1st Edition

Responding to Domestic Violence Difficult Conversations

    138 Pages
    by Routledge

    138 Pages
    by Routledge

    This book reflects on the problem of domestic violence by thinking critically about policy and practice responses. Moving beyond accounts of men’s violence embedded in metaphors of ‘good’ and ‘bad men’, or as the expressions of particular structures and practices, it initiates challenging conversations concerning the ways in which our embeddedness in gendered discourses shapes the responses that we imagine are possible and desirable.

    Innovative in its embrace of feminist poststructural theorising to both challenge and enrich responses to men’s use of domestic violence, each chapter is dedicated to exploring a particular area of tension, unpicking the tangles and knots of complexity that characterise much domestic violence policy and practice. Case studies ground the chapters, providing a focus for thinking through the dilemmas, challenges, and contested nature of ideas, meanings, and practices in this space. Rather than presenting easy answers, each chapter provides a forum for the exploration of ambiguity and complexity – to acknowledge the discomfort and sit with this, not rush to resolve it. Situated within this contested, uncomfortable terrain, this book presents a small – but important – step towards a reimagining of the ways in which we think about and respond to domestic violence.

    It will be of interest to scholars and students of gender studies, sociology, health, and social care.

    1.Introduction.  2.Violence and vulnerability: Who does what to whom?  3.Perpetrators and accountability: Invisible or ignored?  4.Men’s change: Who is doing the work?  5.Why doesn’t she leave?  6.What about the kids?  7.Why doesn’t he leave?  8.Conclusion.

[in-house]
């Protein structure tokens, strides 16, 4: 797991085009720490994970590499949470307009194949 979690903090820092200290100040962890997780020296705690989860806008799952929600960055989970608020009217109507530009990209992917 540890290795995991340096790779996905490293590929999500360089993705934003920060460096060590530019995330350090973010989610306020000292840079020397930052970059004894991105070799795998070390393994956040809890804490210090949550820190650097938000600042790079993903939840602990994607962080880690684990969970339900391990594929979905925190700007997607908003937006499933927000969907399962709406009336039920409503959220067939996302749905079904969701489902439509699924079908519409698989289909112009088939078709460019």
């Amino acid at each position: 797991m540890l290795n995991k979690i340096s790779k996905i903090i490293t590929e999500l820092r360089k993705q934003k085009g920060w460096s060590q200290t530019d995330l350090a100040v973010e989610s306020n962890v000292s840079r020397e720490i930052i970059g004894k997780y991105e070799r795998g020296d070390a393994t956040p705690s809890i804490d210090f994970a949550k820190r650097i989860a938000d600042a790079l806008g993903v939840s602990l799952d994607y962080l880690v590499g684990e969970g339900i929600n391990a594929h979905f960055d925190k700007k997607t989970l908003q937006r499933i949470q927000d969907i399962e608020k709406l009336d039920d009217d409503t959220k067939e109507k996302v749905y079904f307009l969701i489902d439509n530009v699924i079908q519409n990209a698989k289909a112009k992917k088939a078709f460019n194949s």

Kate Seymour is a Senior Lecturer and founding member of the Social Work Innovation Research Living Space (SWIRLS) at Flinders University. Widely recognised for her contribution to the critical study of masculinities and men’s violence, her research spans the fields of social work and criminology reflecting her experience as an academic across both disciplines. She is a skilled qualitative researcher with a background in direct social work practice and management including in the areas of adult offending and work with male perpetrators of domestic and family violence.

    Sarah Wendt is Professor of Social Work and Director of the Social Work Innovation Research Living Space (SWIRLS) at Flinders University. As a leading Australian researcher on domestic violence and social work practice, her work centres on both the gendered nature and lived experience of domestic and family violence, with a focus on practice and policy change. She is the author and co-editor of Domestic Violence in Diverse Contexts: Re-examining Gender and Contemporary Feminisms in Social Work Practice, both published by Routledge.

    Kristin Natalier is Associate Professor of Sociology at Flinders University. She is a leading Australian researcher on familial relationships and organisational and policy responses to family change. Her work centres on the gendered nature of familial and intimate relationships as, both, lived experiences and sites of policy intervention.